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Over 100 healthcare companies just made a massive statement on climate change: 'Becoming standard for the industry'

"Climate smart investments are not only possible but are becoming standard for the industry."

Doctor Healthcare climate statement

Photo Credit: iStock

This fall, healthcare organizations took an exciting step alongside the United Nations Climate Change Conference (COP27). 

According to Fierce Healthcare, more than 100 healthcare organizations — such as healthcare systems, payers, drug manufacturers, associations and others — signed the Biden administration's greenhouse gas pollution and climate resilience pledge

Department of Health and Human Services (HSS) Secretary Xavier Becerra said in a statement, "The organizations that signed the pledge are demonstrating to the health sector that climate smart investments are not only possible but are becoming standard for the industry."

This move by the HHS comes on the heels of an earlier Earth Day resolution from April 2022, when the organization called on hospitals and healthy systems to voluntarily pledge to cut emissions to zero by 2050.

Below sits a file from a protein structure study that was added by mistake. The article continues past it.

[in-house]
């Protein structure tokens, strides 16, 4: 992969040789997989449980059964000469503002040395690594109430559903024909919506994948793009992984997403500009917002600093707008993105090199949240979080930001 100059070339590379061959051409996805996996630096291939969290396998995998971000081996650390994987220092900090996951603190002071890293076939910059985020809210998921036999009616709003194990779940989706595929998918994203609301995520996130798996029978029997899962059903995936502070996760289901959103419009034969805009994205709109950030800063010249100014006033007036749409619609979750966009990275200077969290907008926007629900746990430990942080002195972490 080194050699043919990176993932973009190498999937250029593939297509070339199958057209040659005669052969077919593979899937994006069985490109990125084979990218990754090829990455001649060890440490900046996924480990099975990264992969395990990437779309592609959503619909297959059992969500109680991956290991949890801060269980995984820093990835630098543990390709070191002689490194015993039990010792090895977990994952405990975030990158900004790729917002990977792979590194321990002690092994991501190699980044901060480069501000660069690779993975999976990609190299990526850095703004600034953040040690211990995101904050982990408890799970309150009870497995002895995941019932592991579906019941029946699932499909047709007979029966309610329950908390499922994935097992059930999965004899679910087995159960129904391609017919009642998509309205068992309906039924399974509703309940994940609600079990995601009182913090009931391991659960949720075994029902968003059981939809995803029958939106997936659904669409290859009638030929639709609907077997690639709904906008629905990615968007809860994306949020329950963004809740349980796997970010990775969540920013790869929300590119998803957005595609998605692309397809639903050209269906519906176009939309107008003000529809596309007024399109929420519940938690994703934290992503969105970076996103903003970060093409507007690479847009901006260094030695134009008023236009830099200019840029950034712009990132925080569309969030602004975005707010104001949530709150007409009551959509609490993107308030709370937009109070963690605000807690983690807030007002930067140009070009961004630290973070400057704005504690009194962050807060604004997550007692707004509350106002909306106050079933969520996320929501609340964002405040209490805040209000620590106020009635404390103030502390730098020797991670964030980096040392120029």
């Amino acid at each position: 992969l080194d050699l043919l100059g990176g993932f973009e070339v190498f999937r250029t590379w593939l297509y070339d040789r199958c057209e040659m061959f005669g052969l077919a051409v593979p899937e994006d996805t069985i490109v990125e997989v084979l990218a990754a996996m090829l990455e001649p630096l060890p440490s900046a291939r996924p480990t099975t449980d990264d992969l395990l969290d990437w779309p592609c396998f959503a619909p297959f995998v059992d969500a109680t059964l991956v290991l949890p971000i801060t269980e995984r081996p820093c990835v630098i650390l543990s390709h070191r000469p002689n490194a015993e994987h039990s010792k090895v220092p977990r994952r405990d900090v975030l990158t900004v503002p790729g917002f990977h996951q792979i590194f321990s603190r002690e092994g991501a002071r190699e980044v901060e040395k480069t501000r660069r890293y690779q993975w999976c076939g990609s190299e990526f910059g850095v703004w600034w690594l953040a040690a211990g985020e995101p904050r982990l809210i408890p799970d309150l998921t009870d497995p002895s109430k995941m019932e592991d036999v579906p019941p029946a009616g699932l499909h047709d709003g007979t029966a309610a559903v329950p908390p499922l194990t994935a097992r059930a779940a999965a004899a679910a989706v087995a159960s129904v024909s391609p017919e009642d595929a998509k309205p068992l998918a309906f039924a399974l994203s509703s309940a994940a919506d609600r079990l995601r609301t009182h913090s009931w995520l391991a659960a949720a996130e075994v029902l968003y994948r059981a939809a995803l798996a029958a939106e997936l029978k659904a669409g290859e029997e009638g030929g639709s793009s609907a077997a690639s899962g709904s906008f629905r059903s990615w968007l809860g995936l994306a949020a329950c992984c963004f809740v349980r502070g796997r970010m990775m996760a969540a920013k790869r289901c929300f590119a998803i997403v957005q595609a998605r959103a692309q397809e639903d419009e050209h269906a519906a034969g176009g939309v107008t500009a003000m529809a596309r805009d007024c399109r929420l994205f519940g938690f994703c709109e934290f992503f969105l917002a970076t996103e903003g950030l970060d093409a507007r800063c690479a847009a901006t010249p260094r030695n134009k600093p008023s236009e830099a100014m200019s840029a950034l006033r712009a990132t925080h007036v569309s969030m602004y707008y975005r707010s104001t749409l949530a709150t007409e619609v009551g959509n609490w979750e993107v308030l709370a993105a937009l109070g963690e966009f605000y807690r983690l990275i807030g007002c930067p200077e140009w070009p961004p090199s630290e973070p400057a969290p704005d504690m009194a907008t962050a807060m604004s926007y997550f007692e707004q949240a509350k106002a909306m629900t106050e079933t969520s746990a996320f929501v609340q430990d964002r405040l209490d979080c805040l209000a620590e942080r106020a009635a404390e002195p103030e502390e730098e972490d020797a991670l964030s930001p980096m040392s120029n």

Climate change can exacerbate existing healthcare disparities, and extreme climate events can disrupt health systems entirely. Hospitals may need to be evacuated, facilities may be damaged or closed, power outages may disrupt care, and damaged roads or transit systems may prevent people from getting to health facilities.

The new commitment by the HHS includes some heavy hitters in the healthcare industry, among them Kaiser Permanente, Elevance Health, DaVita, CommonSpirit Health, Pfizer, University of California Health, the Joint Commission, and the National Academy of Medicine. 

Overseas healthcare systems are taking note as well, with HHS announcing a new joint plan with England's National Health Service to address healthcare supply chain emissions. 

Health care in the U.S. contributes to the job market, the GDP, and to greenhouse gas emissions. According to a recent congressional report, "The healthcare sector represents nearly a fifth of the nation's gross domestic product and was responsible for 10% of the nation's smog formation, 12% of acid rain, 9% of criteria air pollutants, 1% of stratospheric ozone depletion and 1% to 2% of carcinogenic and noncarcinogenic air toxins." 

A massive industry like health care taking carbon emissions seriously is a huge step in combating the negative effects of climate change.

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